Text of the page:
Around Tappan Square
have to want to achieve," Christopher Donaldson '97 says with
parental sternness. The gentle admonishment is part of a speech
he has delivered to hundreds of high school students who are working
to grasp a college education through the 25-year-old Upward Bound
(UB) program at Oberlin.
Funded under Title IV of the Higher Education
Act of 1965, Upward Bound is targeted toward low-income or prospective
first-generation college students. Oberlin's program--one of 722
nationwide--is housed on campus, where Donaldson and his staff of
three professionals and several Oberlin students strive to enhance
the academic lives of 63 students enrolled at four Lorain County
schools. The high school students undergo intensive one-on-one counseling
sessions and after-school tutoring services with Oberlin students.
"The College offers programs like Upward
Bound to increase retention, because we want all of our students
to graduate," says Linda Gates '65, associate dean of Student
Academic Services (SAS), which oversees UB and McNair, a program
that prepares students for doctoral studies. "When I see SAS
students walk across Oberlin's arch and get their degrees, I feel
as if I'm getting a degree, too."
Oberlin UB students particularly enjoy the
six-week Summer Program, a residential session that offers a taste
of college life and structured 15-hour days. Supplemental courses
are offered in languages, math, science, and social studies, for
which students can earn one credit at their home schools--a perk
that is unique to Oberlin's program.
"We are very much involved in these kids'
lives," Donaldson says. "We get a copy of every midterm
report and report card. If a student fails a subject or does poorly
on an assignment, we want to know why so we can intervene. We are
very much like parents; we do everything we can to prepare these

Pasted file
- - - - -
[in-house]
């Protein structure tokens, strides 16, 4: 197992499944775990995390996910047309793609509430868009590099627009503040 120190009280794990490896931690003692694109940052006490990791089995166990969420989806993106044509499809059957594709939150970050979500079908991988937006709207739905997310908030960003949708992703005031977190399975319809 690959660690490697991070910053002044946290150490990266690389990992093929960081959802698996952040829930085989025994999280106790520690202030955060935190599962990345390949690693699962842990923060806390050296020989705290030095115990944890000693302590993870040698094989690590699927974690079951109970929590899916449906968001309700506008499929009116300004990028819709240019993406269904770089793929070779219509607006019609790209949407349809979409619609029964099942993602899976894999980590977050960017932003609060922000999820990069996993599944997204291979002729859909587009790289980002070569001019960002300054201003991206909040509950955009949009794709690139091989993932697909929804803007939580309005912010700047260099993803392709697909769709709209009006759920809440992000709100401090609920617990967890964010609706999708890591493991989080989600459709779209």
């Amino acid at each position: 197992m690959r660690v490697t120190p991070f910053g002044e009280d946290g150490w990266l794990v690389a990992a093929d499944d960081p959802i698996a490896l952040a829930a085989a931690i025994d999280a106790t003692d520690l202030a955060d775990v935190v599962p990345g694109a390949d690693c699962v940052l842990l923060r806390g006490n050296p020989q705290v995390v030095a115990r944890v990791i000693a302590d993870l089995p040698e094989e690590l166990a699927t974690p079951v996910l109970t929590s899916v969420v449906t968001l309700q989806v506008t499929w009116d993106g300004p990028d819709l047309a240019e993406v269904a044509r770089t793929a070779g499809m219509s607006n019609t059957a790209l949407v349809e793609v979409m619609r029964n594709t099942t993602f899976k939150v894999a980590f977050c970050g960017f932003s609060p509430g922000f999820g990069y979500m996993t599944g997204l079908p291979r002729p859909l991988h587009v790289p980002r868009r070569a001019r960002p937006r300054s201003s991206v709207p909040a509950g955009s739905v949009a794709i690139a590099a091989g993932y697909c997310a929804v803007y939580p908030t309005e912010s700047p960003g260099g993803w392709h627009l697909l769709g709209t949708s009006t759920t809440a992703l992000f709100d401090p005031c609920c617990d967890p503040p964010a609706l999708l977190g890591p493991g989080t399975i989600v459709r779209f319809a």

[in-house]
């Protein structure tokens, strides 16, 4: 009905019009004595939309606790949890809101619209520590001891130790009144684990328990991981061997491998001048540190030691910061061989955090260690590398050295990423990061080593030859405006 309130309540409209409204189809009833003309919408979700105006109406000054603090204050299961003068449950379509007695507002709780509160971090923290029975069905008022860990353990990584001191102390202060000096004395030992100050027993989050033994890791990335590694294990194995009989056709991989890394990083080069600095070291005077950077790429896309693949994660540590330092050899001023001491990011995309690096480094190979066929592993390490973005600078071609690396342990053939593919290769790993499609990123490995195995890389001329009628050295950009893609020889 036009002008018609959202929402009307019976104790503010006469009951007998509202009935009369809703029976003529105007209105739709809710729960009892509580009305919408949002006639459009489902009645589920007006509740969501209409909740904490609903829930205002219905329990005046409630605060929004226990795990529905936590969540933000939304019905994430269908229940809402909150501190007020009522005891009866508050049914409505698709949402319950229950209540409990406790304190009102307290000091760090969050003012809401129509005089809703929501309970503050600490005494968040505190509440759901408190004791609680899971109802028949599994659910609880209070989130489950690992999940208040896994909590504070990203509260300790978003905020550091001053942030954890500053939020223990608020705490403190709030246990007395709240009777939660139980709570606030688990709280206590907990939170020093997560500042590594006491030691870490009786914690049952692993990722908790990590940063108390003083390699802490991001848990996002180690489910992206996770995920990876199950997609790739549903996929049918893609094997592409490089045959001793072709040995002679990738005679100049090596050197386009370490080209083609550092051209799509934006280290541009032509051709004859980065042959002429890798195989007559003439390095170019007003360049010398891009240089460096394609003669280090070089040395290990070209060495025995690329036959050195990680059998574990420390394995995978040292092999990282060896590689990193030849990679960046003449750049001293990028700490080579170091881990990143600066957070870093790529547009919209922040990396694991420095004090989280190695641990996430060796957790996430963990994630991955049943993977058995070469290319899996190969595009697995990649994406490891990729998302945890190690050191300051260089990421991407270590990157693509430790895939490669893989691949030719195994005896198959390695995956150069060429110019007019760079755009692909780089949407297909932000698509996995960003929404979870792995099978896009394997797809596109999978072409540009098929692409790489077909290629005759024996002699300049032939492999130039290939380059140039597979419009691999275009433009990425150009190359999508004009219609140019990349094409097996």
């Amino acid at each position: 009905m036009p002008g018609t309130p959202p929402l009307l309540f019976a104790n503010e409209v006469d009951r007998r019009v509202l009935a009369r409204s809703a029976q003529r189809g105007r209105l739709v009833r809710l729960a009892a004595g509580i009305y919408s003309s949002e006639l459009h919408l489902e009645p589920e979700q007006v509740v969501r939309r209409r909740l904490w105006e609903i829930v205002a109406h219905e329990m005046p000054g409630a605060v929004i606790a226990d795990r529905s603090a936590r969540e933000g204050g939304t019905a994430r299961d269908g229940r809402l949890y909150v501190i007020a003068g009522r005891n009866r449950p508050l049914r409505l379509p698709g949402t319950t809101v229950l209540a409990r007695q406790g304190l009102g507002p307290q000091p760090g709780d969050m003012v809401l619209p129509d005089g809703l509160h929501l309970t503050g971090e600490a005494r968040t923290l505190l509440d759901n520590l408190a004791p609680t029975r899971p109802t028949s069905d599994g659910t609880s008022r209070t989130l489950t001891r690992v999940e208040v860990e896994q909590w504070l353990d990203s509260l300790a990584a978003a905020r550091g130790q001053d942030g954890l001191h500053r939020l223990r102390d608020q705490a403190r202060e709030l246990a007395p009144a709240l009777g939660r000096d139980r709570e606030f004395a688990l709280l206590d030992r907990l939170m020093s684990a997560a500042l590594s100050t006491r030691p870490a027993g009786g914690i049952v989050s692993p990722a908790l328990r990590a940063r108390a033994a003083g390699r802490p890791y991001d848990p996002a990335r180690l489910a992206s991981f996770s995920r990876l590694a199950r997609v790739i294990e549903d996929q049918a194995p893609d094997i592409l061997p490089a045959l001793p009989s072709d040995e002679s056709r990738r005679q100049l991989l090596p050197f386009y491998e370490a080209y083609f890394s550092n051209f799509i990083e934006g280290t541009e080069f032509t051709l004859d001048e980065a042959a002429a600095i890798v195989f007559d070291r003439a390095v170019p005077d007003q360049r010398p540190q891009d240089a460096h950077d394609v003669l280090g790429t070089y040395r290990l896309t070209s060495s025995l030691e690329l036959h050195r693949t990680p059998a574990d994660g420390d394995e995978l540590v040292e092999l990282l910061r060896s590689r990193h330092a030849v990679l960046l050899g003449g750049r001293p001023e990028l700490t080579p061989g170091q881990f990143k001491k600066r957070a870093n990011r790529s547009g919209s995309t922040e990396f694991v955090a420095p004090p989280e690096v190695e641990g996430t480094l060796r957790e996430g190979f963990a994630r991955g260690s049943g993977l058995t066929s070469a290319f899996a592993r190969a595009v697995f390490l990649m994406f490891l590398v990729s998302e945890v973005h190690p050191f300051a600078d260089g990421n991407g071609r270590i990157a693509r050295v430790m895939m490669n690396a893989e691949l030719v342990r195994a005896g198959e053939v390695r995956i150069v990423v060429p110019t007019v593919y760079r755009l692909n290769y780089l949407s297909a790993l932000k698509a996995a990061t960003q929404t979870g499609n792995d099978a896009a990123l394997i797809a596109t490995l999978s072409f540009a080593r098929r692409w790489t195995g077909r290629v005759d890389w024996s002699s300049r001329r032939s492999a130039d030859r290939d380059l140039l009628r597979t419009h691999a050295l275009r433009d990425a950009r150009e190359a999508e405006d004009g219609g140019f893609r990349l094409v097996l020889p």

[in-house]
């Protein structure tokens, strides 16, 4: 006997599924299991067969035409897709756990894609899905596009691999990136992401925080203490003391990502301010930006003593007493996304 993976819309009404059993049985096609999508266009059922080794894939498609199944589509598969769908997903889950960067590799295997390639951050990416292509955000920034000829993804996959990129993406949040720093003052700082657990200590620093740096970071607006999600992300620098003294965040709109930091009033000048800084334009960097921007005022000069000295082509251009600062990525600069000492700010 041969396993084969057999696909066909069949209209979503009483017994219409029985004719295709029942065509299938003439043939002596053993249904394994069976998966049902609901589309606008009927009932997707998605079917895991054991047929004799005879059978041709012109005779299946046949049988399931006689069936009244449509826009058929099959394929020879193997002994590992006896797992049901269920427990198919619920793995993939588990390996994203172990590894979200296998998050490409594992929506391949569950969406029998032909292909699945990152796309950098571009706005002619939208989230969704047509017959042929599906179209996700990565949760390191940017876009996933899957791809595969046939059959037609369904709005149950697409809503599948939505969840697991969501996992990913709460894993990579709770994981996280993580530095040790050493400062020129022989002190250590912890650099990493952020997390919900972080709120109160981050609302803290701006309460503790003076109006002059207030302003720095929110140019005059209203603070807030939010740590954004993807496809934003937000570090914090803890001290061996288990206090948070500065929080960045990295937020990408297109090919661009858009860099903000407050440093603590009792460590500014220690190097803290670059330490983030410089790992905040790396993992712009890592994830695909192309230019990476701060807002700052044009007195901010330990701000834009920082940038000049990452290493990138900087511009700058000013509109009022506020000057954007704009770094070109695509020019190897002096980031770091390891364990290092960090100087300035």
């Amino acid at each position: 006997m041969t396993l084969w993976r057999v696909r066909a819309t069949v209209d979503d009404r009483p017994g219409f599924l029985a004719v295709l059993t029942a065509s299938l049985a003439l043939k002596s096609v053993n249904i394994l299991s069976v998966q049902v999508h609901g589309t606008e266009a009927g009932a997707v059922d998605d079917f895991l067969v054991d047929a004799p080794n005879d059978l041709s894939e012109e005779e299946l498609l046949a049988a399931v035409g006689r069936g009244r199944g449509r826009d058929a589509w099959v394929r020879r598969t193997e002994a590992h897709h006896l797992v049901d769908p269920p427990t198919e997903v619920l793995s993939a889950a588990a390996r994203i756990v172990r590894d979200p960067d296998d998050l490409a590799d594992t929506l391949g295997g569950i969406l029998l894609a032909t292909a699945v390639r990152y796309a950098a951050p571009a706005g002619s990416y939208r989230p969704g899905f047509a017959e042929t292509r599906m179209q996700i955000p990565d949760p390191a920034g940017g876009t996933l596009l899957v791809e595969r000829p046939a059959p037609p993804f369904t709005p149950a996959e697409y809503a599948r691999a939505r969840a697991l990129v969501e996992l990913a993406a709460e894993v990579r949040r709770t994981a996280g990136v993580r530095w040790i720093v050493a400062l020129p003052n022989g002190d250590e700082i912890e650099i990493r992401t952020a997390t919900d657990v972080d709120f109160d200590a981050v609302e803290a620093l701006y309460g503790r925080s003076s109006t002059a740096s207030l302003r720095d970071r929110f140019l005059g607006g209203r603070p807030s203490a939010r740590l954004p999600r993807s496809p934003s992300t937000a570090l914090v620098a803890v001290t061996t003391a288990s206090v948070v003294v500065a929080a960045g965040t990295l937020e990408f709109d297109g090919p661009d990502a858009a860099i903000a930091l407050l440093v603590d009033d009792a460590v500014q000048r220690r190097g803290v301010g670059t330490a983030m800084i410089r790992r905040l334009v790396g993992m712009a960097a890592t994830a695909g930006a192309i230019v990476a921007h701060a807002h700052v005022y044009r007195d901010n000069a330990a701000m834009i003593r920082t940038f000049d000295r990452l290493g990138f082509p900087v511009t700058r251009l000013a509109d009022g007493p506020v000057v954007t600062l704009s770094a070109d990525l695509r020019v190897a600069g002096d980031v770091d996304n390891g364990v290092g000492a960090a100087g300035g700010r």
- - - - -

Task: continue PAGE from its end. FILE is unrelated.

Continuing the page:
kids for college."
In many public schools, he says, a single guidance
counselor serves 200 to 400 students. Not all will be advised about
a college curriculum. "We get to know our students well and
can determine what techniques and learning environments are most
suitable for each one," Donaldson says. "We also have
to make sure that we are bringing students into this program who
are serious about getting an education."
That's because the U.S. Department of Education requires that 95
percent of UB students graduate from high school. Of them, 85 percent
must gain admittance to an accredited college, and 70 percent must
graduate within six years. It's a lot of pressure for everyone involved,
but the high standard yields success.
February 23rd, also known as National TRIO Day, UB students took
part in anniversary festivities that included a traditional banner
march through campus--a fitting tribute to a program that has helped
many in their journeys toward success.
Keynote speaker and Elyria City Law Director Terry
Robinson '83 is one such success story; as an alumnus of UB and
Oberlin College, he is the only African American male who practices
law in Lorain County. "Many times we judge our success by someone
else's standards. Those are mental barriers," he told the students.
"The worst thing you can do is make the decision to quit."
Jason Williams, a first-year Oberlin College student
from Lorain, still stops by the UB offices every so often for encouragement
and support. Obie Terra Burnette '01, a former Oberlin High School
student, says that UB raised her self esteem. "I felt like
I could accomplish anything." An Oberlin biology major, she
worked in UB's office for three years and, since graduating last
May, plans to attend medical school.
"There was always a helping hand," Donavan
Williams '03 told a room full of high school students, encouraging
them to "work hard to succeed." The third-year Oberlin
student is a Mellon program participant and was recently accepted
into a Princeton research program this summer.
Michael Preacely '00, a Conservatory graduate and opera singer,
was hired as UB's student development specialist last year. "I'm
here because of the students," he says. "I love them."
by Yvonne Gay